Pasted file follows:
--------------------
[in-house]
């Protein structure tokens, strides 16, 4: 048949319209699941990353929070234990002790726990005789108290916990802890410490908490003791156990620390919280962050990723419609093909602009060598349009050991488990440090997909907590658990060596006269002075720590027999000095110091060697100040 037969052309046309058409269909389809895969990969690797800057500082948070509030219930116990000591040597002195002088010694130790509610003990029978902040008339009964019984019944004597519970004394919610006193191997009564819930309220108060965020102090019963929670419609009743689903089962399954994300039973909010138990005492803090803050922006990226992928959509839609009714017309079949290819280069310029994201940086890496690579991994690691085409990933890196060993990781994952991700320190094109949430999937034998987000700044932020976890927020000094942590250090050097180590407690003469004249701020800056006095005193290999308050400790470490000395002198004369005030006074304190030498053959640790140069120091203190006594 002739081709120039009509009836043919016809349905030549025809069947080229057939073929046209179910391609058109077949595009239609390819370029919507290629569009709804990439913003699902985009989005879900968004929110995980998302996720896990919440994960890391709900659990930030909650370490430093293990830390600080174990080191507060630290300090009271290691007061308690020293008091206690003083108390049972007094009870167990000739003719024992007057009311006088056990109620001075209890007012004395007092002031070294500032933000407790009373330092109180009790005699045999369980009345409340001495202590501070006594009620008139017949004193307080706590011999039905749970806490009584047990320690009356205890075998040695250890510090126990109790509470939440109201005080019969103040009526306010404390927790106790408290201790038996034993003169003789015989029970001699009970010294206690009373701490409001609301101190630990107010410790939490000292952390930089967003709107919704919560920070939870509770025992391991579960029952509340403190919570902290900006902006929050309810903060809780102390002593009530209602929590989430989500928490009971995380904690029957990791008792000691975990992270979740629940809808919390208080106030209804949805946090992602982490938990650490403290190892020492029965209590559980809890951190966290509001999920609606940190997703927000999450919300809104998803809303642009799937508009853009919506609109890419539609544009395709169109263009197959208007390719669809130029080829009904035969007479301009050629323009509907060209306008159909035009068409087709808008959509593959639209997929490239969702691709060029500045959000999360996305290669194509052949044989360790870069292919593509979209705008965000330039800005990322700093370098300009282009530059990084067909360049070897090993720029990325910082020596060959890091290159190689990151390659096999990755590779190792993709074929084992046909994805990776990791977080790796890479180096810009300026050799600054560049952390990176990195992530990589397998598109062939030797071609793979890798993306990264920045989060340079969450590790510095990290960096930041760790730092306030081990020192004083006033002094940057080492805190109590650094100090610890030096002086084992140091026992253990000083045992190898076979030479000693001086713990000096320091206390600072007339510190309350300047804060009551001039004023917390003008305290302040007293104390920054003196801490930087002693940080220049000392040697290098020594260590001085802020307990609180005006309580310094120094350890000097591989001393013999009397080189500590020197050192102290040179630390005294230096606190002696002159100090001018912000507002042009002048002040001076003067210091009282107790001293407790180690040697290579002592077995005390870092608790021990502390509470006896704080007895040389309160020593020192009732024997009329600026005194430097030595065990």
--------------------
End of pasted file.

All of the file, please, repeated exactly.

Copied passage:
[in-house]
């Protein structure tokens, strides 16, 4: 048949319209699941990353929070234990002790726990005789108290916990802890410490908490003791156990620390919280962050990723419609093909602009060598349009050991488990440090997909907590658990060596006269002075720590027999000095110091060697100040 037969052309046309058409269909389809895969990969690797800057500082948070509030219930116990000591040597002195002088010694130790509610003990029978902040008339009964019984019944004597519970004394919610006193191997009564819930309220108060965020102090019963929670419609009743689903089962399954994300039973909010138990005492803090803050922006990226992928959509839609009714017309079949290819280069310029994201940086890496690579991994690691085409990933890196060993990781994952991700320190094109949430999937034998987000700044932020976890927020000094942590250090050097180590407690003469004249701020800056006095005193290999308050400790470490000395002198004369005030006074304190030498053959640790140069120091203190006594 002739081709120039009509009836043919016809349905030549025809069947080229057939073929046209179910391609058109077949595009239609390819370029919507290629569009709804990439913003699902985009989005879900968004929110995980998302996720896990919440994960890391709900659990930030909650370490430093293990830390600080174990080191507060630290300090009271290691007061308690020293008091206690003083108390049972007094009870167990000739003719024992007057009311006088056990109620001075209890007012004395007092002031070294500032933000407790009373330092109180009790005699045999369980009345409340001495202590501070006594009620008139017949004193307080706590011999039905749970806490009584047990320690009356205890075998040695250890510090126990109790509470939440109201005080019969103040009526306010404390927790106790408290201790038996034993003169003789015989029970001699009970010294206690009373701490409001609301101190630990107010410790939490000292952390930089967003709107919704919560920070939870509770025992391991579960029952509340403190919570902290900006902006929050309810903060809780102390002593009530209602929590989430989500928490009971995380904690029957990791008792000691975990992270979740629940809808919390208080106030209804949805946090992602982490938990650490403290190892020492029965209590559980809890951190966290509001999920609606940190997703927000999450919300809104998803809303642009799937508009853009919506609109890419539609544009395709169109263009197959208007390719669809130029080829009904035969007479301009050629323009509907060209306008159909035009068409087709808008959509593959639209997929490239969702691709060029500045959000999360996305290669194509052949044989360790870069292919593509979209705008965000330039800005990322700093370098300009282009530059990084067909360049070897090993720029990325910082020596060959890091290159190689990151390659096999990755590779190792993709074929084992046909994805990776990791977080790796890479180096810009300026050799600054560049952390990176990195992530990589397998598109062939030797071609793979890798993306990264920045989060340079969450590790510095990290960096930041760790730092306030081990020192004083006033002094940057080492805190109590650094100090610890030096002086084992140091026992253990000083045992190898076979030479000693001086713990000096320091206390600072007339510190309350300047804060009551001039004023917390003008305290302040007293104390920054003196801490930087002693940080220049000392040697290098020594260590001085802020307990609180005006309580310094120094350890000097591989001393013999009397080189500590020197050192102290040179630390005294230096606190002696002159100090001018912000507002042009002048002040001076003067210091009282107790001293407790180690040697290579002592077995005390870092608790021990502390509470006896704080007895040389309160020593020192009732024997009329600026005194430097030595065990």